More than one out of every four cases of breast cancer is associated with a specific, missing gene - a finding that could have significant implications for chemotherapy treatments, according a recent study by Cornell University researchers.
The study shows that the lack of a certain gene occurs in almost 28 percent of human breast cancers, playing a role in some 60,000 breast-cancer cases in the United States and 383,000 worldwide this year. Posted online in the journal GENETICS, the study has important clinical implications: It suggests that several existing drugs may be effective in treating breast cancers with the missing gene, called NF1. It also suggests that the commonly used breast cancer drug tamoxifen could make the disease worse in these specific cancers.
The NF1 gene negatively regulates one of the most important oncogenes - genes that when mutated or expressed at high levels contribute to turning a normal cell into a cancerous one. This oncogene, called RAS, is involved in signaling inside the cell to control growth. When NF1 is missing or depleted, RAS becomes hyperactivated and can lead to tumor formation.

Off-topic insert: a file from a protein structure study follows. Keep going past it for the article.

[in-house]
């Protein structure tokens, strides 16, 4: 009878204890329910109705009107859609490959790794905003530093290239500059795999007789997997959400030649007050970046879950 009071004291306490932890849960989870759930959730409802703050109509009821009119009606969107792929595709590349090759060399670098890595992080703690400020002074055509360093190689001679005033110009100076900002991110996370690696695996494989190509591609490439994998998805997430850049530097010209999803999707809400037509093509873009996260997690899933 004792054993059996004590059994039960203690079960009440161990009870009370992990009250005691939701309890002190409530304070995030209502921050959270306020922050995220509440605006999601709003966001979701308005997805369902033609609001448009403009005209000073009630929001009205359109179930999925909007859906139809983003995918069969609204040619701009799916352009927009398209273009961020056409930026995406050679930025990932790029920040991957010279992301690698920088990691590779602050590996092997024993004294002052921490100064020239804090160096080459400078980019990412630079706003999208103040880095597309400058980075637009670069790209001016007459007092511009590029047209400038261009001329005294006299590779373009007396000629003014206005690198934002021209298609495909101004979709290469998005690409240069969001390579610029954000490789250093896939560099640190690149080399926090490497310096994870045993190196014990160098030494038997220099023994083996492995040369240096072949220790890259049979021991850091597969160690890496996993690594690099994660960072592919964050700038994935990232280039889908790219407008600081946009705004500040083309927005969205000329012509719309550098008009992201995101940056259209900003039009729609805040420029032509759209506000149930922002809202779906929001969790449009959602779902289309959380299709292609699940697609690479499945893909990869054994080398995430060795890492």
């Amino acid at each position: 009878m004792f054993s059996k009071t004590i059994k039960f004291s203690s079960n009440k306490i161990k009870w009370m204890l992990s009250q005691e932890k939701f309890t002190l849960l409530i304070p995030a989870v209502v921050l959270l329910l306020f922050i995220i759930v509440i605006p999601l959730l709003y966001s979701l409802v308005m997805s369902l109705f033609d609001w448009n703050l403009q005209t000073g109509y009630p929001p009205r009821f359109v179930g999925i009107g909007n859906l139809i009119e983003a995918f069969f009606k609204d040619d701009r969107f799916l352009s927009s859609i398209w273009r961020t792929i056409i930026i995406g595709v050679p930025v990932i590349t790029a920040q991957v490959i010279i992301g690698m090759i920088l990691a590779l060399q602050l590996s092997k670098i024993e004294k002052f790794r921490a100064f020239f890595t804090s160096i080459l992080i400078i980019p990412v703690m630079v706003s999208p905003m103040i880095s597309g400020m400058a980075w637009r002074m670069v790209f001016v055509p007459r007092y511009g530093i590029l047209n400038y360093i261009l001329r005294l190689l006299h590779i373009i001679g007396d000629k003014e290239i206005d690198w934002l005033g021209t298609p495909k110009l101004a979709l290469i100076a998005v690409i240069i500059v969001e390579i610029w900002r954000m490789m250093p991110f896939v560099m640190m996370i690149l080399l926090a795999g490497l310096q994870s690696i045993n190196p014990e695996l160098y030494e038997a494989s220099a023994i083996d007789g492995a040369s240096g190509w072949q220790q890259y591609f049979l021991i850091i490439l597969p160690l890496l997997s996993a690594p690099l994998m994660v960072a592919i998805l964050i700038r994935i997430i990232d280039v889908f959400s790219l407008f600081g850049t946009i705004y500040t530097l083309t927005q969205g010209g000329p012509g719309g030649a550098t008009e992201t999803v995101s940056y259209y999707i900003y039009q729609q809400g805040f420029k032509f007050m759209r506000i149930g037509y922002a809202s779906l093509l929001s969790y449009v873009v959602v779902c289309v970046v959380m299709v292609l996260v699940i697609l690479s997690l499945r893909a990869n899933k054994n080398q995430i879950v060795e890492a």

In the study, Cornell researchers used a mouse model with elevated mutation rates that led to breast cancer in 80 percent of the mice.
"These mice almost always get mammary tumors, and when we looked at their genomes, nearly all of them were missing this NF1 gene," said John Schimenti, professor of genetics at Cornell's College of Veterinary Medicine and the paper's senior author. "There are many big cancer studies that identify the most commonly mutated genes, but they don't prove experimentally that those genes are the drivers of cancer."
In humans, there are many causes of breast cancer, and each patient's cancer has a slightly different set of natural gene variants as well as new mutations in their tumors, so identifying individual genes that drive cancer can be problematic. But the model mice are inbred and get exactly the same tumor every time. "So we've eliminated all the noise," allowing the researchers to identify NF1 as a driver of these tumors, said Schimenti.